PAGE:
Park Ridge Restaurant Owner and Realtor Is Back on the Job After Heart Disease Treatment
November 10, 2021
For several months, Barbara Colella, from Park Ridge, New Jersey, hadn’t been feeling well. “I own a restaurant and I sell real estate, so I’m always on the go,” she says. “But I was constantly huffing and puffing and never felt like I could do all that I wanted to do.”
By the end of January, things took a turn for the worse. “I felt like a horse kicked me in the chest,” she says.
Barbara knew something was very wrong, so she called an ambulance and went directly to Hackensack University Medical Center. Tests revealed that two of her arteries—essentially the main lifeline of the heart—were 99.9-percent blocked. There also was calcification in another artery.
“Usually with multiple heart blockages, the treatment of choice is open heart surgery,” says Haroon Faraz, M.D., interventional cardiologist at Hackensack. But Barbara had several comorbidities, and the multidisciplinary team involving cardiothoracic surgeons and interventional cardiologists came to the consensus that open heart surgery would be a prohibitive risk.
“The decision was made to fix the blockages in the two main arteries, then let her body rest and bring her back to tackle the third,” says Dr. Faraz. He performed a high-risk angioplasty with a mechanical circulatory support device to fix the left main bifurcation disease and inserted stents on the two front blockages including the left main, left anterior descending and left circumflex arteries.
Candidate for a New Option
While Barbara recuperated from the first procedure, the FDA approved Intravascular Lithotripsy (IVL). IVL uses sonic pressure waves, also known as shockwaves, which creates a series of micro-fractures to break up built-up calcium without affecting the healthy vessel. “We were approached by Shockwave Inc. to allow us to be among the first few sites for using this technology,” says Dr. Faraz.
The minimally invasive procedure, which is done under local anesthesia, is done in conjunction with angioplasty and stenting.
First, the doctor introduces the catheter to the heart through a small incision in the patient’s arm or leg.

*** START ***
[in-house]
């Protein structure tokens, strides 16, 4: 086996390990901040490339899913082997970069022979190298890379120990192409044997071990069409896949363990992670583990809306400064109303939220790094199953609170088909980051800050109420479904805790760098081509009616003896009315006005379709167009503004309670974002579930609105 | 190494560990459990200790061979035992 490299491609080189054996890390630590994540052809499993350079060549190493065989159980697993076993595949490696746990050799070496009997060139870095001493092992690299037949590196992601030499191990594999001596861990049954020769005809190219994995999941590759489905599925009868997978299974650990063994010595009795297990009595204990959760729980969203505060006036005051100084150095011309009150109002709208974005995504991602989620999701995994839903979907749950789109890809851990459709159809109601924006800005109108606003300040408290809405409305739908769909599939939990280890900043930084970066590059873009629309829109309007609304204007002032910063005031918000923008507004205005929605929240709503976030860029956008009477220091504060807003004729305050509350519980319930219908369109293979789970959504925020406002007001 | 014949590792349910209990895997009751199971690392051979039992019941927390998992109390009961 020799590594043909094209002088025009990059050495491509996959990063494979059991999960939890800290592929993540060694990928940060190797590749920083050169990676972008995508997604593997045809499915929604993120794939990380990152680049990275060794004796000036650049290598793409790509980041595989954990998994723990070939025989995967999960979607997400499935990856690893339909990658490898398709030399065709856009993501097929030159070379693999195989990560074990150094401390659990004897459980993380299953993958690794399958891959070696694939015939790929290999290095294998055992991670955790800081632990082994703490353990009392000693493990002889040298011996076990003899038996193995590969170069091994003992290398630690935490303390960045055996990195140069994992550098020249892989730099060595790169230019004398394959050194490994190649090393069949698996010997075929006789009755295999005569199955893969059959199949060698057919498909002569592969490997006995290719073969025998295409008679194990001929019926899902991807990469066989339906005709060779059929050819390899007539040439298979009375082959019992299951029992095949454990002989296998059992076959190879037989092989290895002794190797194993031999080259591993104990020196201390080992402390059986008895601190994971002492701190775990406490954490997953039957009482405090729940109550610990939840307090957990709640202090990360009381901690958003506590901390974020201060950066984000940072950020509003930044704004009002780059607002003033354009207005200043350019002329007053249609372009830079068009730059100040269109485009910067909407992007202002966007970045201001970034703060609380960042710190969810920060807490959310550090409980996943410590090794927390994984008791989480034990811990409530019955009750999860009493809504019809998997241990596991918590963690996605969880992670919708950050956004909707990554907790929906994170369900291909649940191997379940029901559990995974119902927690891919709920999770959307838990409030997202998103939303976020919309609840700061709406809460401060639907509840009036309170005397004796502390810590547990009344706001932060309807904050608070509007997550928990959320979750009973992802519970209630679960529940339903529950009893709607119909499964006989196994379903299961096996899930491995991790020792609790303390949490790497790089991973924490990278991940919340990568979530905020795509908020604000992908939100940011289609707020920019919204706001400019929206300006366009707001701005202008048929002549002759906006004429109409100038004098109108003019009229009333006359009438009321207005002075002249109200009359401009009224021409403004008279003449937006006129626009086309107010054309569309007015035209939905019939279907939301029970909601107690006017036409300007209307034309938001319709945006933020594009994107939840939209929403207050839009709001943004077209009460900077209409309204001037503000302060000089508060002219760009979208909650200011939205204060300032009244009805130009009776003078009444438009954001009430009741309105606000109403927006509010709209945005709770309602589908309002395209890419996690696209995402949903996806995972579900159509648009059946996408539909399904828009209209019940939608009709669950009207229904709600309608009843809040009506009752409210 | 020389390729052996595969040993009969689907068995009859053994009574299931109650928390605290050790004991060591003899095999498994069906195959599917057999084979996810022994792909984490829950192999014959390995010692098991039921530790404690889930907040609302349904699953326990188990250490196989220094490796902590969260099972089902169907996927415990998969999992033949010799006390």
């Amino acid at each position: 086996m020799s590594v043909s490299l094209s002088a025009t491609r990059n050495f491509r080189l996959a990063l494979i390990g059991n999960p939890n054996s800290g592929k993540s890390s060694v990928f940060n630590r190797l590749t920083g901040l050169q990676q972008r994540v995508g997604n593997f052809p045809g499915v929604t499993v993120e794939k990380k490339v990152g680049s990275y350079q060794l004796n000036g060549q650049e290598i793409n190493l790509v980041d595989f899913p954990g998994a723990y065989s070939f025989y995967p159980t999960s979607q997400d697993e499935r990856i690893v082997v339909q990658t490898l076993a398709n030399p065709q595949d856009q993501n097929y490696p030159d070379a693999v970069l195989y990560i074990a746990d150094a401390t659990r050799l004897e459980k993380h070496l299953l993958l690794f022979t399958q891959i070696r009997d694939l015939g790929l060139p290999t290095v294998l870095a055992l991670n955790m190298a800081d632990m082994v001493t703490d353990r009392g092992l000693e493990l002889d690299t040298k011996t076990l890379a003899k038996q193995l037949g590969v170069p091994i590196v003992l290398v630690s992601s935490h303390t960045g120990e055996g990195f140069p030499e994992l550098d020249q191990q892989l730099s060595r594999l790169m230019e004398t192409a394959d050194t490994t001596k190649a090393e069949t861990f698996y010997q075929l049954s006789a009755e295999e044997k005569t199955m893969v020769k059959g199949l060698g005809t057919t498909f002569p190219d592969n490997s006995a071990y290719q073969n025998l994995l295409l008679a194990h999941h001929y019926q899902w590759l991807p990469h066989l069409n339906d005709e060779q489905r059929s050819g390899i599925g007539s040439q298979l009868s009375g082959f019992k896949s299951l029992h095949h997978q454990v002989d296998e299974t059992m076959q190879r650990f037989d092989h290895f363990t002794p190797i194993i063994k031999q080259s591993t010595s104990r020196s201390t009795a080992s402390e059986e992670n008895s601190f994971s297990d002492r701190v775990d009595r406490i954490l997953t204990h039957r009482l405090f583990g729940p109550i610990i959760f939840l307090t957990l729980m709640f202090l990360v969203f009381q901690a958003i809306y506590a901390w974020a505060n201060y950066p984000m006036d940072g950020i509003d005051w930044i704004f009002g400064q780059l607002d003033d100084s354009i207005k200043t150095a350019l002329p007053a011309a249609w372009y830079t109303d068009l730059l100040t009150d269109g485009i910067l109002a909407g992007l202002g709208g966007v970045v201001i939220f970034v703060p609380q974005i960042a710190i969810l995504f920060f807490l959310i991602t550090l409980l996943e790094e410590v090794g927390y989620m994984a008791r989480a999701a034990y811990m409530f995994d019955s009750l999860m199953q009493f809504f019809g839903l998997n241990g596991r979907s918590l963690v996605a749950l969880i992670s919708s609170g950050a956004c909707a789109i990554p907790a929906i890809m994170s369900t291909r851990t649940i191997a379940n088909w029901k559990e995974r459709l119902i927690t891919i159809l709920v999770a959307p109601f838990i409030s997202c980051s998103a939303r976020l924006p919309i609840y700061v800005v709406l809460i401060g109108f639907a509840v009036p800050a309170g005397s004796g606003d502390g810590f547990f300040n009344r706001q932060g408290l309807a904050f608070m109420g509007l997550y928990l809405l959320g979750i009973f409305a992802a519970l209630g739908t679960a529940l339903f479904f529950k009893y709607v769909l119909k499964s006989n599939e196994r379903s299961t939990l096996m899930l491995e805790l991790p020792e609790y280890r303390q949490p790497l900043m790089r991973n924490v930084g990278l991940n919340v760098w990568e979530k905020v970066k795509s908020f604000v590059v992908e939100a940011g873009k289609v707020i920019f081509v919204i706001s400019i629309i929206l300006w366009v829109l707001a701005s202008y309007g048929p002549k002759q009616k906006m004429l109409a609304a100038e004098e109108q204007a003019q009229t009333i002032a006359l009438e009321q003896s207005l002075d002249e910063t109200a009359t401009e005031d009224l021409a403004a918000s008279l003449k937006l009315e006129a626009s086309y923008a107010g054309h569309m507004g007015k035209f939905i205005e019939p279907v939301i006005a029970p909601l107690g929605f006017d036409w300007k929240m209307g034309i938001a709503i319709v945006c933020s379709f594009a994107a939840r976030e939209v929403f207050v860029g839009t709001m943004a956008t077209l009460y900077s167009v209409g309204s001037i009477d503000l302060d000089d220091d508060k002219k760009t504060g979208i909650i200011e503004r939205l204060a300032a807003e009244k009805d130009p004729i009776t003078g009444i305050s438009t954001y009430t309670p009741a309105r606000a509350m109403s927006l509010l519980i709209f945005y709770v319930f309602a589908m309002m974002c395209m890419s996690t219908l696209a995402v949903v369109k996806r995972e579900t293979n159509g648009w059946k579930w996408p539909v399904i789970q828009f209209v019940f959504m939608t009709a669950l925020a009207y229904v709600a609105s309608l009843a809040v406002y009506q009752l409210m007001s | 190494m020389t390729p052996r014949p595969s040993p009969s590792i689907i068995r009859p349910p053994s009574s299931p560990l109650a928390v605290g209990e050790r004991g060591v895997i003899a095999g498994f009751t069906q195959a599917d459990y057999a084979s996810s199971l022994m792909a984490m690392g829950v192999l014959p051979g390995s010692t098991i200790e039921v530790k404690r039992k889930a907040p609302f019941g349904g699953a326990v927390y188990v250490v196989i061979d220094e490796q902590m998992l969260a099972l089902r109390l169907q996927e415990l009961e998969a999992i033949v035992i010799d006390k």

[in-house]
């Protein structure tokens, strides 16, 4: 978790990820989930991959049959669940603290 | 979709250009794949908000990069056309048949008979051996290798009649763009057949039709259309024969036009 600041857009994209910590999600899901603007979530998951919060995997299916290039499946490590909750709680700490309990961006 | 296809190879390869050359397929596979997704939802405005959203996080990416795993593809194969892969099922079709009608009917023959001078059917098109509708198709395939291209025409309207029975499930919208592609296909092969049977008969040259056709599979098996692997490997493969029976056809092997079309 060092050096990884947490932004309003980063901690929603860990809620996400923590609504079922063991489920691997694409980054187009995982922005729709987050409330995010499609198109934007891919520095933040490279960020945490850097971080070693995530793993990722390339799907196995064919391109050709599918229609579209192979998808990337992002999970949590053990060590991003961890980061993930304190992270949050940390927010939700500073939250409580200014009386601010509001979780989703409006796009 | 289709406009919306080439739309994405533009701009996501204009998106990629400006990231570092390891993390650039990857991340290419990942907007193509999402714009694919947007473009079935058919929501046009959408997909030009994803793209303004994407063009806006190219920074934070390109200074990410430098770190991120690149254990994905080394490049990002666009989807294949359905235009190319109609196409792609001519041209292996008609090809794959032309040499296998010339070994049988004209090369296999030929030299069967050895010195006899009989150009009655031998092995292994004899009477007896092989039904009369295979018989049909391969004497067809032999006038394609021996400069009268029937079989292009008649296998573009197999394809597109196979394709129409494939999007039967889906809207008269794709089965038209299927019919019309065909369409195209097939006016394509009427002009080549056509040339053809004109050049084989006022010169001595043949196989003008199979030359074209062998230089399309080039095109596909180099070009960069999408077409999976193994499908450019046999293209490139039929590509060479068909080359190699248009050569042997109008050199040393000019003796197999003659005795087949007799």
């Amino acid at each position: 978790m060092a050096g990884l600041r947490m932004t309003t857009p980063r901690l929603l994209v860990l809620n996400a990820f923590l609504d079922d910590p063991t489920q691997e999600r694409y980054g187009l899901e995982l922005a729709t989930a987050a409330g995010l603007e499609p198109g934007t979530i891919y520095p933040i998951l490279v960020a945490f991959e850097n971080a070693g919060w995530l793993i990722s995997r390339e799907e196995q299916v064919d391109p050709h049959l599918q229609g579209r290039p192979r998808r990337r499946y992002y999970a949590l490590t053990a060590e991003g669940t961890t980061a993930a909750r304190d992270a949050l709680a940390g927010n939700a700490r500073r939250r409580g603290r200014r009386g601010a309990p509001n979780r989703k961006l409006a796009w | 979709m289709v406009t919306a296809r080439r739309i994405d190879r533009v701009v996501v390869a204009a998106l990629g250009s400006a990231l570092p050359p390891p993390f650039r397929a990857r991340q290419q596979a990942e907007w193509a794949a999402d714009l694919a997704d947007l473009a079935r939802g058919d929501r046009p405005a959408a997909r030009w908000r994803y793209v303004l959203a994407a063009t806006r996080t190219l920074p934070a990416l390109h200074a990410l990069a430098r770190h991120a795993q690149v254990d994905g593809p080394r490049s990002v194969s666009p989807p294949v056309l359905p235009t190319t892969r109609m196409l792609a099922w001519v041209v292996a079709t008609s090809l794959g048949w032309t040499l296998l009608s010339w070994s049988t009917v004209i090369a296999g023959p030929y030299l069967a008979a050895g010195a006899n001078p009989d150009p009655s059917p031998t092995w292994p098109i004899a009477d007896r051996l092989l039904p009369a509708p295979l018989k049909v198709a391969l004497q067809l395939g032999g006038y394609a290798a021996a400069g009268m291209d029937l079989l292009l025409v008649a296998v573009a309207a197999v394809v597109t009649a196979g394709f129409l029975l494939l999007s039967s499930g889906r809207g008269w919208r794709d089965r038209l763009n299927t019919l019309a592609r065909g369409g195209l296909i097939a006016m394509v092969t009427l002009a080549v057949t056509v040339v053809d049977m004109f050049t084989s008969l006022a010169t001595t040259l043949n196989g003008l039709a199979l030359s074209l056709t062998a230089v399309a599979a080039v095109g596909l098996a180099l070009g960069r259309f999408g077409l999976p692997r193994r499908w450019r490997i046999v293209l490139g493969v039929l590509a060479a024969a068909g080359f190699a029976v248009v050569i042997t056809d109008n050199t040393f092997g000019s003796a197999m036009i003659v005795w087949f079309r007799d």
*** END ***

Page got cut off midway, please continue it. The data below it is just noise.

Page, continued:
Then, IVL emits pressure waves to break up the calcium deposits.
Dr. Faraz felt Barbara was a great candidate for IVL and asked her if she was interested. “He said I’d be one of the first in the state of New Jersey to get it, and the very first person in Hackensack to get it,” she says.
Barbara felt uneasy at first. “I think anybody would feel some nerves, knowing they were getting a brand-new procedure,” she says. She thought long and hard, and texted Dr. Faraz whenever a question popped into her head. “He answered every one of my texts,” she says.
She waffled back and forth about whether to go through with this new technique, weighed the pros and cons, and finally decided to proceed. “I figured if it helps other people and helps me avoid open heart surgery, the answer had to be yes.”
A few weeks later, Barbara had the procedure and was back home the same night. For the first time in months, she had no shortness of breath. Barbara is thrilled that doctors were able to use this new technology on her. She’s back to her normal hectic schedule and feels like her old self again. Actually, maybe better. “Now I feel like I could run a marathon!”
Next Steps & Resources:
- Meet our source: Haroon Faraz, M.D.
- To make an appointment with Dr. Faraz or a doctor near you, call 800-822-8905 or visit our website.
- Learn more about comprehensive cardiac care, close to home
- A coronary calcium scan is a specialized test that uses a computed tomography (CT) scan to get a detailed picture of your heart and measure any calcium buildup in the coronary arteries. Make an appointment to get your scan.
The material provided through HealthU is intended to be used as general information only and should not replace the advice of your physician. Always consult your physician for individual care.
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